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Budapest loves Mihály Kolodko and his statuettes, placing flowers at the hooves of clumsy goat Mekk Elek on Széll Kálmán tér and putting a scarf around the fisherman on Bem rakpart. Until now, apart from a miniature likeness of Harry Houdini for a local art centre, Kolodko has left his works at completely random places, and at random times. The last one we reported on was the kidnapping of Lisa Simpson.
At the intersection of Dohány and Osvát utca, you can now see the first of three new Kolodko works, based on the legend of the New York Café. Myth has it that, after it opened, playwright Ferenc Molnár solemnly threw the key of the café into the Danube so that it would never close again. Now a diver sits atop a fire hydrant, key in hand, as if just having salvaged it from the water.
The next one is by the University of Veterinary Medicine, where the sculptor has created Noah’s Ark in bronze, with a small hole you can peek through. The infiltrating light turns the windows into a rainbow, referring to the moment when the endless rain stopped and a rainbow signalled the end of the flood.
And on Hevesi tér by the Magyar Theatre – near the birthplace of adventure writer Jenő Rejtő – a 14-carat roadster sparkles with plating of real gold and honours a revered book in the Rejtő canon.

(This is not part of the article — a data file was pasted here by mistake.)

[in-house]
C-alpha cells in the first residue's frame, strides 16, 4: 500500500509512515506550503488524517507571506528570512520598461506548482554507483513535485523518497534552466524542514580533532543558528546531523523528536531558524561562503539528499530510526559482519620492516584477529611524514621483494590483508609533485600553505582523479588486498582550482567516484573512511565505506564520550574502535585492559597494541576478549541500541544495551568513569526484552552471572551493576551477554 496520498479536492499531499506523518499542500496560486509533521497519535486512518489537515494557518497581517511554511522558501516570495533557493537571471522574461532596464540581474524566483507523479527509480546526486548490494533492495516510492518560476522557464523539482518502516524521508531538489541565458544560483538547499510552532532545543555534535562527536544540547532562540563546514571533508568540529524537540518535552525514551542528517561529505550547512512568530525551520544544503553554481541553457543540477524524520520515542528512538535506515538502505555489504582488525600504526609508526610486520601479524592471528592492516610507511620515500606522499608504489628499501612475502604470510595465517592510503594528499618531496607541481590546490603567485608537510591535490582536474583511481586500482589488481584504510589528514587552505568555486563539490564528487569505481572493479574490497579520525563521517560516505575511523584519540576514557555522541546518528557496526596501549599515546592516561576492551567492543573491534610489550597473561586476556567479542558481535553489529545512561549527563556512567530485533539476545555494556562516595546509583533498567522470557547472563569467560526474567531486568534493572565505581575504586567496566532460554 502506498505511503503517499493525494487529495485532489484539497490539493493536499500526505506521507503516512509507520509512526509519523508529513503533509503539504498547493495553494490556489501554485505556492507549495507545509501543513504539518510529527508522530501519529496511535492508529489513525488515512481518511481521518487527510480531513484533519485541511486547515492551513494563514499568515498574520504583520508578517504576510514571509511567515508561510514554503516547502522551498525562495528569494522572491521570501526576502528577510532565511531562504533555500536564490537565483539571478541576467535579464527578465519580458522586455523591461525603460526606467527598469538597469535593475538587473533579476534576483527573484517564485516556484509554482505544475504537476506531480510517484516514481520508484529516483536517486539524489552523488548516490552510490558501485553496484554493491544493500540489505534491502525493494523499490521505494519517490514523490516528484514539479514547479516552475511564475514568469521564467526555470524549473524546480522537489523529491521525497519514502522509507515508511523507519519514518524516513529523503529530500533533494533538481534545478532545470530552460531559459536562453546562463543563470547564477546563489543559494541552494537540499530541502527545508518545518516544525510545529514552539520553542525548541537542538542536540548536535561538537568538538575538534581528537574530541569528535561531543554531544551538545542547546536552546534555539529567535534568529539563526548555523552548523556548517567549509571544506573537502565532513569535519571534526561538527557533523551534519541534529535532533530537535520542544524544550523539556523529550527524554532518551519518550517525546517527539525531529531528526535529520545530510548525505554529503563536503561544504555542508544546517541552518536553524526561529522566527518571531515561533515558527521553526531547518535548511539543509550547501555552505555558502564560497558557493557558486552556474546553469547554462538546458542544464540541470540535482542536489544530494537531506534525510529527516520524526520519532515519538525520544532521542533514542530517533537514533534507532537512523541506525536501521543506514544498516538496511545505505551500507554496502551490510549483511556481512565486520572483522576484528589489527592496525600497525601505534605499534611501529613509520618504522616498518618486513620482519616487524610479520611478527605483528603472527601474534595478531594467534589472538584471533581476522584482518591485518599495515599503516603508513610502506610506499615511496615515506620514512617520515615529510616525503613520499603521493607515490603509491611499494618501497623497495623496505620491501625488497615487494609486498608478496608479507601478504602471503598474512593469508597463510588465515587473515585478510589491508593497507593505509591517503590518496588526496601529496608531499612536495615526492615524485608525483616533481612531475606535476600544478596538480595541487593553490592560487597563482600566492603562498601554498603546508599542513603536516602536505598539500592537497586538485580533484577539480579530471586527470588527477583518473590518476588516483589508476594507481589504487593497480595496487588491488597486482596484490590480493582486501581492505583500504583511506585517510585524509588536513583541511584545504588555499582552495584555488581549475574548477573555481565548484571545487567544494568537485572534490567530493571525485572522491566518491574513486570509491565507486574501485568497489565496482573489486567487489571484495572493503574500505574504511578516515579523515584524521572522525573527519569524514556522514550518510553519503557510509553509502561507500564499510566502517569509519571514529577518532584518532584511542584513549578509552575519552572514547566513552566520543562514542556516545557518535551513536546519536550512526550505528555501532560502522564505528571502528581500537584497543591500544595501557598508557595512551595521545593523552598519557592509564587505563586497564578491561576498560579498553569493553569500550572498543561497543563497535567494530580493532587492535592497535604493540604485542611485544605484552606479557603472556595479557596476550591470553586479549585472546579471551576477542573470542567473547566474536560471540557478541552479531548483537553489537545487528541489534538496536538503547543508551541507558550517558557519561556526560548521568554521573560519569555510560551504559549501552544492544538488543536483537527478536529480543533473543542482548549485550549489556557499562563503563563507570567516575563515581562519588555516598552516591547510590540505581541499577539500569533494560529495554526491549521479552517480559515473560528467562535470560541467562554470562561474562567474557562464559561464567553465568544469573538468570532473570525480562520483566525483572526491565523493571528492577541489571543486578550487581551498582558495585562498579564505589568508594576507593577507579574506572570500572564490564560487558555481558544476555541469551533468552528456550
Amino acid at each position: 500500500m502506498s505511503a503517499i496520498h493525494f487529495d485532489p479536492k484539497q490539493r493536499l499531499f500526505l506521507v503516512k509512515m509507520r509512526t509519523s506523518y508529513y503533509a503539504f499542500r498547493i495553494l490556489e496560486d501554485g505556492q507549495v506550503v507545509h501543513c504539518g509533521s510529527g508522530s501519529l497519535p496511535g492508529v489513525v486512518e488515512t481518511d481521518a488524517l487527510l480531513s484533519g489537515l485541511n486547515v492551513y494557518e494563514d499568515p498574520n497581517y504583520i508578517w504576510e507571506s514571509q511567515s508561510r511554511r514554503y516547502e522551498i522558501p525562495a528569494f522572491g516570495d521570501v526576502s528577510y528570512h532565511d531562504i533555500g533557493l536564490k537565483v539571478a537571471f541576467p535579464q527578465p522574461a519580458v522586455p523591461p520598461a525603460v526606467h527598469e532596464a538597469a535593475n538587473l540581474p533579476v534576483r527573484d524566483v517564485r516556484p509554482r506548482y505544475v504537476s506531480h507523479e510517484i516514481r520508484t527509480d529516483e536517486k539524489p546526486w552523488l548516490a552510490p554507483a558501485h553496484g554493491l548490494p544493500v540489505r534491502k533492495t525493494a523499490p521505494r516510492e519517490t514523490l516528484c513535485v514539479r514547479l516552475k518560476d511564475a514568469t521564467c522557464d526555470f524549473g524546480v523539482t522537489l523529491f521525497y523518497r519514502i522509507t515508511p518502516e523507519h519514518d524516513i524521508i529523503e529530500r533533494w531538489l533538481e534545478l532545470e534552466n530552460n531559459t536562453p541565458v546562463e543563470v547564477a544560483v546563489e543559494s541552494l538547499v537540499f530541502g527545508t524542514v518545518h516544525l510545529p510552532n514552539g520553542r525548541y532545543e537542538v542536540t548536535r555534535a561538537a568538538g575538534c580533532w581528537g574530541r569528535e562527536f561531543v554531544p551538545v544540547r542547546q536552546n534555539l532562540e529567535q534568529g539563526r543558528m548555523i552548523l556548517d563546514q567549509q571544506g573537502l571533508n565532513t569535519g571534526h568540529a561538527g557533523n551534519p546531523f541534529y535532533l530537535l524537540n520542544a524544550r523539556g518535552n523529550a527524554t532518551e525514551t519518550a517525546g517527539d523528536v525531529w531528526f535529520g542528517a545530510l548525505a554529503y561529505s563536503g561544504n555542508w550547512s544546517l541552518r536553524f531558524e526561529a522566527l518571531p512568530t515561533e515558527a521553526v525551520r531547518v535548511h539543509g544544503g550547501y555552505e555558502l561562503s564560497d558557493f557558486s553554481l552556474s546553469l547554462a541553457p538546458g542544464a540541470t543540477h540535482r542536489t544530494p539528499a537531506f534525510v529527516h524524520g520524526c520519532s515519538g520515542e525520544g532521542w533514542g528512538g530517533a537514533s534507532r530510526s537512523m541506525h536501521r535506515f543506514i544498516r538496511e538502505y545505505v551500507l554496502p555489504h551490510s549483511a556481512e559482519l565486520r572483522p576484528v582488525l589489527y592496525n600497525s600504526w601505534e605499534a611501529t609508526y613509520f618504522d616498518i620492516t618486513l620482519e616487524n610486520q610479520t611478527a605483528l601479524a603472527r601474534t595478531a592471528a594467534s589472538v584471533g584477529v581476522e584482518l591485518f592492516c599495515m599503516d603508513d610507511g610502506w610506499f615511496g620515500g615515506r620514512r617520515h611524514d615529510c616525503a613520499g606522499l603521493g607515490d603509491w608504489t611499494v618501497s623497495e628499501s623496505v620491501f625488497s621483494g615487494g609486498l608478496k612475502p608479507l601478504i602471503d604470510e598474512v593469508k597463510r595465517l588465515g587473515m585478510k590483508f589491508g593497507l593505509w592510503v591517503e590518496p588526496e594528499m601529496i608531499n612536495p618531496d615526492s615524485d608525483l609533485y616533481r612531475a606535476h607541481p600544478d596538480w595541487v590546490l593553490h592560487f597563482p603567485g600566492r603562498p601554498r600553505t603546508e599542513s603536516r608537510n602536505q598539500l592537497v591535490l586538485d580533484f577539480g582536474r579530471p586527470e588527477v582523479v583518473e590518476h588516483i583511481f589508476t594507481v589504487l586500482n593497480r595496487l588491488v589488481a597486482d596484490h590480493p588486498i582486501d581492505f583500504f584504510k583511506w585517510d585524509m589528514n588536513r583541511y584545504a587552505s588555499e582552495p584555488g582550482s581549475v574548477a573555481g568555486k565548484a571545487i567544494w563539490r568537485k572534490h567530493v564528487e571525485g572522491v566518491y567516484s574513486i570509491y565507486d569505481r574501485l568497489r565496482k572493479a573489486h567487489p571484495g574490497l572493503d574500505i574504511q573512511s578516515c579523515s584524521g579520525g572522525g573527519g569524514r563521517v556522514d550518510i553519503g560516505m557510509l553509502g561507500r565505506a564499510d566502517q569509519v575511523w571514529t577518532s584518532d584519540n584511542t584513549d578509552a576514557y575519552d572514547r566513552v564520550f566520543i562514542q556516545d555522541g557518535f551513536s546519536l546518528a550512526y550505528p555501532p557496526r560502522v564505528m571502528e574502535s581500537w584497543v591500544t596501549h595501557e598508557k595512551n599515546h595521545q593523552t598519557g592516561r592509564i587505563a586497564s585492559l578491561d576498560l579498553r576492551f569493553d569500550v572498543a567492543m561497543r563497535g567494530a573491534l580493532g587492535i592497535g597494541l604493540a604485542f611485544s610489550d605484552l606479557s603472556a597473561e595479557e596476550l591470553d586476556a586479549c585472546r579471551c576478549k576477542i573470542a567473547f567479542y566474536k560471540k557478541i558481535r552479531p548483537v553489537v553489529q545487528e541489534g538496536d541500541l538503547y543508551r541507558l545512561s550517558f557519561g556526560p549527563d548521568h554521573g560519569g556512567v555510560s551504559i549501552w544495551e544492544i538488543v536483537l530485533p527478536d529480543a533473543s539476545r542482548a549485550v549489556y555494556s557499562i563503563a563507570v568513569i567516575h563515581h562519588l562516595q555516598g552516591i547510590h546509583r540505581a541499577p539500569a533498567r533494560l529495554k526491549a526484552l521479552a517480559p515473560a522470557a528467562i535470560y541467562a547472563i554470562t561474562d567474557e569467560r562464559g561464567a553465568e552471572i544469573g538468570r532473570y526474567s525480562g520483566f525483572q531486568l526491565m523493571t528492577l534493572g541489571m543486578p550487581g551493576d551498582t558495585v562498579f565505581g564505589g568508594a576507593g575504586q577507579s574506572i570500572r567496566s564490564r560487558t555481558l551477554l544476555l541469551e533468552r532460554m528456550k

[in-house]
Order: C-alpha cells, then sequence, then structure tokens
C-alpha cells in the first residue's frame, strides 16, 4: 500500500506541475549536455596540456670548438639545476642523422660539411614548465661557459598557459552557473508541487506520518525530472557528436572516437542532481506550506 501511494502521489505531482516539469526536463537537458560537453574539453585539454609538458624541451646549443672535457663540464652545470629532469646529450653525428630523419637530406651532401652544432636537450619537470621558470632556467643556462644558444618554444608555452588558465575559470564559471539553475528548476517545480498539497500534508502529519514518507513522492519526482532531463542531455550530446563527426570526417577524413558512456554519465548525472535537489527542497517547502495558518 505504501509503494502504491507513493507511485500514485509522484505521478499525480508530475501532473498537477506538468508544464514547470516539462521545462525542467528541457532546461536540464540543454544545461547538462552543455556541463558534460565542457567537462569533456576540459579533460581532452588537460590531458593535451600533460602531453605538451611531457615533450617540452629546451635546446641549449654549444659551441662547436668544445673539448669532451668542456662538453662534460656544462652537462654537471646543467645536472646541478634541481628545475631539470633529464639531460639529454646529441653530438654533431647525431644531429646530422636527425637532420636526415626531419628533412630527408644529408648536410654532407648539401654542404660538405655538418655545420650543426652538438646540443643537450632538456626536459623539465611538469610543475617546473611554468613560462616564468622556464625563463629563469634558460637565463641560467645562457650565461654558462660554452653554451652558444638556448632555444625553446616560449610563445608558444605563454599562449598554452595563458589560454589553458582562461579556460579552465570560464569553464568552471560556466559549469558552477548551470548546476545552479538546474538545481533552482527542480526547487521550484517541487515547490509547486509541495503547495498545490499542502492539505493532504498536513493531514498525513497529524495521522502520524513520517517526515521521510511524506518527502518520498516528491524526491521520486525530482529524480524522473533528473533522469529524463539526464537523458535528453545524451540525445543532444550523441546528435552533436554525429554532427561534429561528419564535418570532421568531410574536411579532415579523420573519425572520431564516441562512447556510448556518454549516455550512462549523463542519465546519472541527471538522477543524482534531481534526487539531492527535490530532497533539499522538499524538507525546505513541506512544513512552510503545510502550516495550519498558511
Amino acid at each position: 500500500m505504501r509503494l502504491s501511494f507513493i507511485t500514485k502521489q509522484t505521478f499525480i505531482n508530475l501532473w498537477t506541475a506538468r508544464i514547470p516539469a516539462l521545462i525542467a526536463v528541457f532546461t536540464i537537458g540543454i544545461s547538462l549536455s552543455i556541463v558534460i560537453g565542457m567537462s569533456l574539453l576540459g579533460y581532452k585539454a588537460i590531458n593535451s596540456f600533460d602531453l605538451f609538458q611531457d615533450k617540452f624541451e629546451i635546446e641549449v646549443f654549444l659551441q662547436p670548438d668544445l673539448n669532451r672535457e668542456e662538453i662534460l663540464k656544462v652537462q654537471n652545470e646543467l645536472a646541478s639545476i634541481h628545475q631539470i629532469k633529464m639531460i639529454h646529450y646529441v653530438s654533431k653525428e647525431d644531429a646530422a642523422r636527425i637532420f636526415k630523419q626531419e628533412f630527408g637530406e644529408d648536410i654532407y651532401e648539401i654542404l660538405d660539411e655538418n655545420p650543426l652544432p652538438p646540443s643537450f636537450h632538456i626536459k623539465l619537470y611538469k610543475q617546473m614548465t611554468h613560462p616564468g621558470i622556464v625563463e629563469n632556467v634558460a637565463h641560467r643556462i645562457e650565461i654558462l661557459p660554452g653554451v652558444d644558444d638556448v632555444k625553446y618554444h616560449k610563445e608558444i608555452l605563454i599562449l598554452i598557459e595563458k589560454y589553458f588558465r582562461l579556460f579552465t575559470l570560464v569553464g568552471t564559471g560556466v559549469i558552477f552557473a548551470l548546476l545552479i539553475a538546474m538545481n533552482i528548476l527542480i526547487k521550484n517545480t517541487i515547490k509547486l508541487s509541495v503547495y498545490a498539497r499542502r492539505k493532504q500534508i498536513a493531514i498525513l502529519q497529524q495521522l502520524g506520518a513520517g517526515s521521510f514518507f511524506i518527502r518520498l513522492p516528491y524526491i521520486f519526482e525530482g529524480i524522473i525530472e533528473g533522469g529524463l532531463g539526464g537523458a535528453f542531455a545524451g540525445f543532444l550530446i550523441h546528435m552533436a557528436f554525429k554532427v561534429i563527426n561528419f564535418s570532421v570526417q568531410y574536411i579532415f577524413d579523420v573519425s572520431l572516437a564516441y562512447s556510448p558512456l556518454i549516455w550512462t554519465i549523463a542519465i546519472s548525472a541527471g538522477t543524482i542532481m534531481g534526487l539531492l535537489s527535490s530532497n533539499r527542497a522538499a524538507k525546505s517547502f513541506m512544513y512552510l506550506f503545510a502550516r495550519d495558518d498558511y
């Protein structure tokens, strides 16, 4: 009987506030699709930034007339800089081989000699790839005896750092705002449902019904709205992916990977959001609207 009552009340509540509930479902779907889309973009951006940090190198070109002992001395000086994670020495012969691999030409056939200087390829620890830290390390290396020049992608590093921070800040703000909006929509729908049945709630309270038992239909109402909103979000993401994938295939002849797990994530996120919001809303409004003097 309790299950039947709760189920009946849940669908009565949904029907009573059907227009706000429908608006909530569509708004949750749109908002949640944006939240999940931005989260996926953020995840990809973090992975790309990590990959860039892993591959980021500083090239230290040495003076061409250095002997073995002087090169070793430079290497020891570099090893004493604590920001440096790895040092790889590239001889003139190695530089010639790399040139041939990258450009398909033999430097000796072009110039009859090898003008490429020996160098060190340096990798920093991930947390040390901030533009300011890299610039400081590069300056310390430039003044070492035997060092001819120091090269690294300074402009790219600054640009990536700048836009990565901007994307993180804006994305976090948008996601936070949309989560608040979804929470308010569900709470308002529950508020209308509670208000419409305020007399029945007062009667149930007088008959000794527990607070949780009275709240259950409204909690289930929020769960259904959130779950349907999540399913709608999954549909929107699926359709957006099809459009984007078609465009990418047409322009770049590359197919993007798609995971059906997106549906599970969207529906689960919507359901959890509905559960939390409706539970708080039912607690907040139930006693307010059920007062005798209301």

As Kolodko explained on his tour of District VII, he and his wife moved to Budapest to raise their children in a Hungarian-speaking environment. Interestingly, he started his career with monumental sculptures. In Uzhhorod, just over the border in Ukraine but once part of Hungary, he made life-size statues three metres tall or more. His Holocaust monument, for example, stands at a height of four metres.
In addition to guerrilla sculpture, Kolodko creates public works throughout the country, such around Vác, where his family now live, in Szabolcs-Szatmár-Bereg County, and more recently in Szeged. But he loves the little sculptures because they easily fit into their surroundings and they resonate with passers-by.
So far no one has contacted the authorities about his guerrilla actions – and Kolodko was actually more worried about the views of the original creators in any case. Where possible, he contacts the artists, who then seem to love his figurines.